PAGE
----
03 Aug ABKLaw BLOG by Partner Hon. Barry Kamins: New York Law Journal Criminal Law and Procedure column August 3, 2020
New Legislation Implementing Police Reform in New York
In the wake of an historic wave of protests, sparked by the death of George Floyd, New York became one of the first states to enact an expansive package of police reform bills. In addition, the New York City Council enacted a series of laws that will have a significant impact on members of the New York City Police Department.
Among the series of laws enacted by the Legislature, the centerpiece was the repeal of Civil Rights Law 50-a (CRL 50-a), which had shielded from public disclosure, certain police records containing disciplinary actions and misconduct complaints. The statute was enacted in 1976 to prevent what was then perceived as efforts by defense counsel to utilize information contained in police personnel records to cross-examine and impeach officers during trial in an overly aggressive and unfair manner. Cf. People v. Gisendanner, 48 N.Y.2d 543 (1979).
Prior to the repeal of CRL 50-a, New York and Delaware were the only states that had provided statutory protection to police officer personnel records. With the repeal, New York has joined 12 other states in promoting transparency of police disciplinary procedures.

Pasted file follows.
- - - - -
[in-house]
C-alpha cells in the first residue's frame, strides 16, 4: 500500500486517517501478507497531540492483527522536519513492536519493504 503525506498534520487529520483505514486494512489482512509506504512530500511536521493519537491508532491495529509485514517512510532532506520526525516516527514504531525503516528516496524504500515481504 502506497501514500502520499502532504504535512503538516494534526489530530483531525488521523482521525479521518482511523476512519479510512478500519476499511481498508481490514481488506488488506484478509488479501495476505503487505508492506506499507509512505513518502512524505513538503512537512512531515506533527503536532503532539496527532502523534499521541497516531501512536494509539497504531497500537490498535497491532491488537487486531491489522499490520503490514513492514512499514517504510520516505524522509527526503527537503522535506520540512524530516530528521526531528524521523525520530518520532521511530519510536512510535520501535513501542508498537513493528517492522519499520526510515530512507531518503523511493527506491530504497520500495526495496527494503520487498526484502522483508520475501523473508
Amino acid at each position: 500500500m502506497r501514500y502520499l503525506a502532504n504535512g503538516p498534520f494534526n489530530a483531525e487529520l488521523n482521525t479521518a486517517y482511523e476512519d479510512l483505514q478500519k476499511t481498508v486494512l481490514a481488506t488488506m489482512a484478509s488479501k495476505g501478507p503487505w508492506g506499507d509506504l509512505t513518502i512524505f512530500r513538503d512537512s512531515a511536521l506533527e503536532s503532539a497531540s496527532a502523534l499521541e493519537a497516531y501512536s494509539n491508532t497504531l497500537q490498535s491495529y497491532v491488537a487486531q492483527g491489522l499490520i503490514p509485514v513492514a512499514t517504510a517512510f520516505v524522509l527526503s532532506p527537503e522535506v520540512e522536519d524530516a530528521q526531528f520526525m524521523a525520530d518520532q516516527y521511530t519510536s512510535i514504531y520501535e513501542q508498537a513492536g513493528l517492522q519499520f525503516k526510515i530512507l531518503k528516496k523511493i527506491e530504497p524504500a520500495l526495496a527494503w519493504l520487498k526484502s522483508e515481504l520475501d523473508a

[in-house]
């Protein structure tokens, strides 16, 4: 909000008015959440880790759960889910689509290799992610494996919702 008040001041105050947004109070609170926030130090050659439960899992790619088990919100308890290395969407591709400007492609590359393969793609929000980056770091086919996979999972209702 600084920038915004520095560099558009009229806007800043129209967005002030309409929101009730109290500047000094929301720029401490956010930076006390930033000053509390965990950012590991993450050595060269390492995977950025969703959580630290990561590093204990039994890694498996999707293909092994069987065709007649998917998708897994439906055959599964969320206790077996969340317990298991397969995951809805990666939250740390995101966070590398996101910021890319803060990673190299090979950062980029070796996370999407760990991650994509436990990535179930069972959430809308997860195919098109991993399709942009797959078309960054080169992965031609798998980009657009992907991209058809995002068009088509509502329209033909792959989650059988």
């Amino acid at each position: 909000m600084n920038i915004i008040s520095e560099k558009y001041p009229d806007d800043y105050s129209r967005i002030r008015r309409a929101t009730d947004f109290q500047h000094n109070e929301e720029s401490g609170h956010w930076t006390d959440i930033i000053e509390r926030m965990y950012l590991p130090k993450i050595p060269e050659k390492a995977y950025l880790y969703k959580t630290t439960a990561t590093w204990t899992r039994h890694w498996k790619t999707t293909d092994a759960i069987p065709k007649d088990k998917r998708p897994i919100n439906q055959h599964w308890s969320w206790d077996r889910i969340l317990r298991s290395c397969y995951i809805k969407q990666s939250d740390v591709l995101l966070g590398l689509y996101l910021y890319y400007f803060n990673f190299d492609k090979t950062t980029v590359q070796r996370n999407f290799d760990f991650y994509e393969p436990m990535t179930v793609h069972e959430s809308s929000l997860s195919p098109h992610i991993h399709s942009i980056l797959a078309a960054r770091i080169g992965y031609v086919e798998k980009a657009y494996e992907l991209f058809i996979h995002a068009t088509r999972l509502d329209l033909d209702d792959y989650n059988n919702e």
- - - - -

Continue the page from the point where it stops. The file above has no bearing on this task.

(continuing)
Under the new law (L. 2020, Ch. 96, eff. June 16, 2020), Section 50-a of the Civil Rights Law is repealed and, as a result, police personnel files are now to be treated in the same manner as other police records for the purpose of discovery. The new law did, however, amend the Public Officers Law to require certain limited information to be redacted when personnel files are disclosed.
Thus, before providing records, a law enforcement agency must redact certain personal information, including medical history, home address, personal phone numbers, email addresses, Social Security numbers, and the like. In addition, the agency can redact records pertaining to a “technical infraction.” A technical infraction is defined as one that does not involve interaction with members of the public; is not of public concern; and is not otherwise connected to a police officer’s investigative, enforcement or training responsibilities. Technical infractions might include uniform violations or untidy stationhouse lockers.
Going forward, it remains to be seen what effect these reforms will have on the operation of police agencies and on the criminal justice system itself.
Barry Kamins, a partner at Aidala, Bertuna & Kamins and author of New York Search and Seizure (Lexis/Nexis 2020), is a former New York Supreme Court Judge.
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